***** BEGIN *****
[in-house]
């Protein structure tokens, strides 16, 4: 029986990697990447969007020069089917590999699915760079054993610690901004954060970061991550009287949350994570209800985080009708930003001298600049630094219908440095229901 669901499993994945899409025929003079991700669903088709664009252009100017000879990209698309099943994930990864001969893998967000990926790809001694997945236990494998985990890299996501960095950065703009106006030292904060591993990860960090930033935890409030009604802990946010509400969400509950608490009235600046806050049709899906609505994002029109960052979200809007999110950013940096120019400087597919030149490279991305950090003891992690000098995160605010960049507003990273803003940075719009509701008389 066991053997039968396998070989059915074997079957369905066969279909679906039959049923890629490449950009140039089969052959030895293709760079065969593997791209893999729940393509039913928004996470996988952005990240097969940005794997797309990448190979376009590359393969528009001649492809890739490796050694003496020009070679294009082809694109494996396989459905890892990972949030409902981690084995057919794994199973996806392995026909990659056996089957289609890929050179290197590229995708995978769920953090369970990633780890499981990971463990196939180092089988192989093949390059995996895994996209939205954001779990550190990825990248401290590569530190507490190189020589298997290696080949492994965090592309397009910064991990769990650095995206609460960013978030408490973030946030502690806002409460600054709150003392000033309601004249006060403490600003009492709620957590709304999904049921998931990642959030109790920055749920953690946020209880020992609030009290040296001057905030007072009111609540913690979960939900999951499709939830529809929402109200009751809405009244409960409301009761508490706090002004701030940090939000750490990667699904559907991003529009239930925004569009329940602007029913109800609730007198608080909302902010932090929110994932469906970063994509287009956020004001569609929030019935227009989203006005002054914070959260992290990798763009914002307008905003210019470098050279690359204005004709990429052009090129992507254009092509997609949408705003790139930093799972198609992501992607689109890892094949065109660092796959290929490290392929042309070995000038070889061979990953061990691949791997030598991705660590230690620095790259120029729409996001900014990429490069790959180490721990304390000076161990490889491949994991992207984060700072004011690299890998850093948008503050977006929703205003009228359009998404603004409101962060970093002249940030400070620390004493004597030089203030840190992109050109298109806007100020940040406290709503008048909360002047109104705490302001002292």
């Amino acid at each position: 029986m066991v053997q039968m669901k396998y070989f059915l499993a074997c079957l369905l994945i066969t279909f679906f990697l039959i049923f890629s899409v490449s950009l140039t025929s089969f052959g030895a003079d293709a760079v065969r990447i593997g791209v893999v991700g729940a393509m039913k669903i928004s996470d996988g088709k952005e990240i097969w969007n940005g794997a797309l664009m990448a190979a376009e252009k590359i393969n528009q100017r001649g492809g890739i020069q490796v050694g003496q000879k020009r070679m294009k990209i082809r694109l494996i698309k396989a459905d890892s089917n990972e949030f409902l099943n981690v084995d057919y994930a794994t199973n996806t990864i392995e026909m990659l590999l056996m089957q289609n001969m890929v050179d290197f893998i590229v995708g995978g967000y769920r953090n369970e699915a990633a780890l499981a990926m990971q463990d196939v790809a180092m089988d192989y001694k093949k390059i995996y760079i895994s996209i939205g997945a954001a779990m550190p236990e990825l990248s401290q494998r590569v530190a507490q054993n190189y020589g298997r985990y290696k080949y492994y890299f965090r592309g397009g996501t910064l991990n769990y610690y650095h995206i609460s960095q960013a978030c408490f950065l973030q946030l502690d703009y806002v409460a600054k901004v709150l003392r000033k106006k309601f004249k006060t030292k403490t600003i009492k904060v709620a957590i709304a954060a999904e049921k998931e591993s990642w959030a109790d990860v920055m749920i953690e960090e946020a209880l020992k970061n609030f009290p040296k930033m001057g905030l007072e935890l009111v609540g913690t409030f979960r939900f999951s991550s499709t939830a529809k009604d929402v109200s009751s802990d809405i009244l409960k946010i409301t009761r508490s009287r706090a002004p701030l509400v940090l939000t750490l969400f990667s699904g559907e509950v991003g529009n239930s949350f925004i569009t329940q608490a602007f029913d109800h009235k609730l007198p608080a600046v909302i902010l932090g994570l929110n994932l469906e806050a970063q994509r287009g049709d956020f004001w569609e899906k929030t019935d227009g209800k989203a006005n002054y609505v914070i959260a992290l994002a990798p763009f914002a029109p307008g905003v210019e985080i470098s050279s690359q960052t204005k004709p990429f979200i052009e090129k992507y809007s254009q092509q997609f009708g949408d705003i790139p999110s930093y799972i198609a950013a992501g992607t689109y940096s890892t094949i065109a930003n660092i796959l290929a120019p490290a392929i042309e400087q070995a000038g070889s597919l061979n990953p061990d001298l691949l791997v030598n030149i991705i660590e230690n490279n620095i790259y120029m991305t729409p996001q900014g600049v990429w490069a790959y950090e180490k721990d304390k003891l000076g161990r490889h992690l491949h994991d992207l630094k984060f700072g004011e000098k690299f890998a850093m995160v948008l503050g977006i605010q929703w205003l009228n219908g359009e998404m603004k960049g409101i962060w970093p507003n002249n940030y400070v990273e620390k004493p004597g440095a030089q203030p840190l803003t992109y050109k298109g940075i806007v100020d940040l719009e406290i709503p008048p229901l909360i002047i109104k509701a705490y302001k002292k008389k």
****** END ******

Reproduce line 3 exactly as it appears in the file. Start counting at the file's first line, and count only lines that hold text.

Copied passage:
């Amino acid at each position: 029986m066991v053997q039968m669901k396998y070989f059915l499993a074997c079957l369905l994945i066969t279909f679906f990697l039959i049923f890629s899409v490449s950009l140039t025929s089969f052959g030895a003079d293709a760079v065969r990447i593997g791209v893999v991700g729940a393509m039913k669903i928004s996470d996988g088709k952005e990240i097969w969007n940005g794997a797309l664009m990448a190979a376009e252009k590359i393969n528009q100017r001649g492809g890739i020069q490796v050694g003496q000879k020009r070679m294009k990209i082809r694109l494996i698309k396989a459905d890892s089917n990972e949030f409902l099943n981690v084995d057919y994930a794994t199973n996806t990864i392995e026909m990659l590999l056996m089957q289609n001969m890929v050179d290197f893998i590229v995708g995978g967000y769920r953090n369970e699915a990633a780890l499981a990926m990971q463990d196939v790809a180092m089988d192989y001694k093949k390059i995996y760079i895994s996209i939205g997945a954001a779990m550190p236990e990825l990248s401290q494998r590569v530190a507490q054993n190189y020589g298997r985990y290696k080949y492994y890299f965090r592309g397009g996501t910064l991990n769990y610690y650095h995206i609460s960095q960013a978030c408490f950065l973030q946030l502690d703009y806002v409460a600054k901004v709150l003392r000033k106006k309601f004249k006060t030292k403490t600003i009492k904060v709620a957590i709304a954060a999904e049921k998931e591993s990642w959030a109790d990860v920055m749920i953690e960090e946020a209880l020992k970061n609030f009290p040296k930033m001057g905030l007072e935890l009111v609540g913690t409030f979960r939900f999951s991550s499709t939830a529809k009604d929402v109200s009751s802990d809405i009244l409960k946010i409301t009761r508490s009287r706090a002004p701030l509400v940090l939000t750490l969400f990667s699904g559907e509950v991003g529009n239930s949350f925004i569009t329940q608490a602007f029913d109800h009235k609730l007198p608080a600046v909302i902010l932090g994570l929110n994932l469906e806050a970063q994509r287009g049709d956020f004001w569609e899906k929030t019935d227009g209800k989203a006005n002054y609505v914070i959260a992290l994002a990798p763009f914002a029109p307008g905003v210019e985080i470098s050279s690359q960052t204005k004709p990429f979200i052009e090129k992507y809007s254009q092509q997609f009708g949408d705003i790139p999110s930093y799972i198609a950013a992501g992607t689109y940096s890892t094949i065109a930003n660092i796959l290929a120019p490290a392929i042309e400087q070995a000038g070889s597919l061979n990953p061990d001298l691949l791997v030598n030149i991705i660590e230690n490279n620095i790259y120029m991305t729409p996001q900014g600049v990429w490069a790959y950090e180490k721990d304390k003891l000076g161990r490889h992690l491949h994991d992207l630094k984060f700072g004011e000098k690299f890998a850093m995160v948008l503050g977006i605010q929703w205003l009228n219908g359009e998404m603004k960049g409101i962060w970093p507003n002249n940030y400070v990273e620390k004493p004597g440095a030089q203030p840190l803003t992109y050109k298109g940075i806007v100020d940040l719009e406290i709503p008048p229901l909360i002047i109104k509701a705490y302001k002292k008389k």